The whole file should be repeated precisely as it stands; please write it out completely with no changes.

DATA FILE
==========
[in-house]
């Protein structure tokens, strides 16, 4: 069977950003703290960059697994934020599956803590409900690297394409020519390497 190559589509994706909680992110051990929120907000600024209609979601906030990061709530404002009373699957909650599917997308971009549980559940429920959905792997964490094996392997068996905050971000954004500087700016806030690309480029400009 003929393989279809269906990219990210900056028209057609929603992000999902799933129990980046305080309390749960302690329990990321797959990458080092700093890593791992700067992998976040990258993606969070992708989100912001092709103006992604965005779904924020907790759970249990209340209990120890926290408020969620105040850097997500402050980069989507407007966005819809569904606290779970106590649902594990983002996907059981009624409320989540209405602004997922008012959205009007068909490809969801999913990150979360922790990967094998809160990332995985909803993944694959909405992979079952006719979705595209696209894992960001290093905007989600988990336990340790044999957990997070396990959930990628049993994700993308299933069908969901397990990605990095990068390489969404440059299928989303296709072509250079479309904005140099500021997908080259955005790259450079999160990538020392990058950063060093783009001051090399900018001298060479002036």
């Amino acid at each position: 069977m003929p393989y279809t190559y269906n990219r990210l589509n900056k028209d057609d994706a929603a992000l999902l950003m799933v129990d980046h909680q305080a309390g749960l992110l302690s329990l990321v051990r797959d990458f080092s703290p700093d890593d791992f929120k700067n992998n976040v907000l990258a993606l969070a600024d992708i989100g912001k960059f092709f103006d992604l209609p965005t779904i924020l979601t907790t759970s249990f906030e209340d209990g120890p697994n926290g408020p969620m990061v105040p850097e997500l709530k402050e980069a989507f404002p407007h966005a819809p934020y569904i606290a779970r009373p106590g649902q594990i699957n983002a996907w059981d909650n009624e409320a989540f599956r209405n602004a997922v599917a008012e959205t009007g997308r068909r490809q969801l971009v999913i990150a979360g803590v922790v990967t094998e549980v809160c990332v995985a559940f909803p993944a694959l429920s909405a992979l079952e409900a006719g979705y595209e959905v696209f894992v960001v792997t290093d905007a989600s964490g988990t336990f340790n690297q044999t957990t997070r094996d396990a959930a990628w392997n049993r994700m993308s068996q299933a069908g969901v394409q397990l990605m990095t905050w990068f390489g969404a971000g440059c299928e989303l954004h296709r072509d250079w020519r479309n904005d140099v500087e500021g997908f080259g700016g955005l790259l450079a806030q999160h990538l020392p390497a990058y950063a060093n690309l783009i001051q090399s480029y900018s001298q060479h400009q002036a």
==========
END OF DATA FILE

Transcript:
[in-house]
């Protein structure tokens, strides 16, 4: 069977950003703290960059697994934020599956803590409900690297394409020519390497 190559589509994706909680992110051990929120907000600024209609979601906030990061709530404002009373699957909650599917997308971009549980559940429920959905792997964490094996392997068996905050971000954004500087700016806030690309480029400009 003929393989279809269906990219990210900056028209057609929603992000999902799933129990980046305080309390749960302690329990990321797959990458080092700093890593791992700067992998976040990258993606969070992708989100912001092709103006992604965005779904924020907790759970249990209340209990120890926290408020969620105040850097997500402050980069989507407007966005819809569904606290779970106590649902594990983002996907059981009624409320989540209405602004997922008012959205009007068909490809969801999913990150979360922790990967094998809160990332995985909803993944694959909405992979079952006719979705595209696209894992960001290093905007989600988990336990340790044999957990997070396990959930990628049993994700993308299933069908969901397990990605990095990068390489969404440059299928989303296709072509250079479309904005140099500021997908080259955005790259450079999160990538020392990058950063060093783009001051090399900018001298060479002036």
């Amino acid at each position: 069977m003929p393989y279809t190559y269906n990219r990210l589509n900056k028209d057609d994706a929603a992000l999902l950003m799933v129990d980046h909680q305080a309390g749960l992110l302690s329990l990321v051990r797959d990458f080092s703290p700093d890593d791992f929120k700067n992998n976040v907000l990258a993606l969070a600024d992708i989100g912001k960059f092709f103006d992604l209609p965005t779904i924020l979601t907790t759970s249990f906030e209340d209990g120890p697994n926290g408020p969620m990061v105040p850097e997500l709530k402050e980069a989507f404002p407007h966005a819809p934020y569904i606290a779970r009373p106590g649902q594990i699957n983002a996907w059981d909650n009624e409320a989540f599956r209405n602004a997922v599917a008012e959205t009007g997308r068909r490809q969801l971009v999913i990150a979360g803590v922790v990967t094998e549980v809160c990332v995985a559940f909803p993944a694959l429920s909405a992979l079952e409900a006719g979705y595209e959905v696209f894992v960001v792997t290093d905007a989600s964490g988990t336990f340790n690297q044999t957990t997070r094996d396990a959930a990628w392997n049993r994700m993308s068996q299933a069908g969901v394409q397990l990605m990095t905050w990068f390489g969404a971000g440059c299928e989303l954004h296709r072509d250079w020519r479309n904005d140099v500087e500021g997908f080259g700016g955005l790259l450079a806030q999160h990538l020392p390497a990058y950063a060093n690309l783009i001051q090399s480029y900018s001298q060479h400009q002036a």